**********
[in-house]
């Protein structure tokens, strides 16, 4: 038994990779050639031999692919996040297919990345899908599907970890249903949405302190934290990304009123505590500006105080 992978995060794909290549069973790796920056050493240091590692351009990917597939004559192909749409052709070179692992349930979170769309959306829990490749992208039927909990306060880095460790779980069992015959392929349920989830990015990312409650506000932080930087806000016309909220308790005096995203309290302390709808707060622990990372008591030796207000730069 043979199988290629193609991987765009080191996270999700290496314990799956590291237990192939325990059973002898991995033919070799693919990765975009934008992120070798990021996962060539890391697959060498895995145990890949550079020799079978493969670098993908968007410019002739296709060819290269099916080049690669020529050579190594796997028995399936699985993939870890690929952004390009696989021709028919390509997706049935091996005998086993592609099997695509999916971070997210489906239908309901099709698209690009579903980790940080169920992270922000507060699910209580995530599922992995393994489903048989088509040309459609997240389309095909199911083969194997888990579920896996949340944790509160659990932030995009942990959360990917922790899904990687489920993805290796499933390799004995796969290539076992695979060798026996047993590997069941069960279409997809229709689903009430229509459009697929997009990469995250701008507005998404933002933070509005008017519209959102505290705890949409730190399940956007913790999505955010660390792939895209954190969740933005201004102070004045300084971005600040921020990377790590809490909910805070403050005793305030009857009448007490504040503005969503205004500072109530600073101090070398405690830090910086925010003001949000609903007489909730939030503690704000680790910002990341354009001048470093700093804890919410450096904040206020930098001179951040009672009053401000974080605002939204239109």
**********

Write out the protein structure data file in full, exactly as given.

[in-house]
């Protein structure tokens, strides 16, 4: 038994990779050639031999692919996040297919990345899908599907970890249903949405302190934290990304009123505590500006105080 992978995060794909290549069973790796920056050493240091590692351009990917597939004559192909749409052709070179692992349930979170769309959306829990490749992208039927909990306060880095460790779980069992015959392929349920989830990015990312409650506000932080930087806000016309909220308790005096995203309290302390709808707060622990990372008591030796207000730069 043979199988290629193609991987765009080191996270999700290496314990799956590291237990192939325990059973002898991995033919070799693919990765975009934008992120070798990021996962060539890391697959060498895995145990890949550079020799079978493969670098993908968007410019002739296709060819290269099916080049690669020529050579190594796997028995399936699985993939870890690929952004390009696989021709028919390509997706049935091996005998086993592609099997695509999916971070997210489906239908309901099709698209690009579903980790940080169920992270922000507060699910209580995530599922992995393994489903048989088509040309459609997240389309095909199911083969194997888990579920896996949340944790509160659990932030995009942990959360990917922790899904990687489920993805290796499933390799004995796969290539076992695979060798026996047993590997069941069960279409997809229709689903009430229509459009697929997009990469995250701008507005998404933002933070509005008017519209959102505290705890949409730190399940956007913790999505955010660390792939895209954190969740933005201004102070004045300084971005600040921020990377790590809490909910805070403050005793305030009857009448007490504040503005969503205004500072109530600073101090070398405690830090910086925010003001949000609903007489909730939030503690704000680790910002990341354009001048470093700093804890919410450096904040206020930098001179951040009672009053401000974080605002939204239109």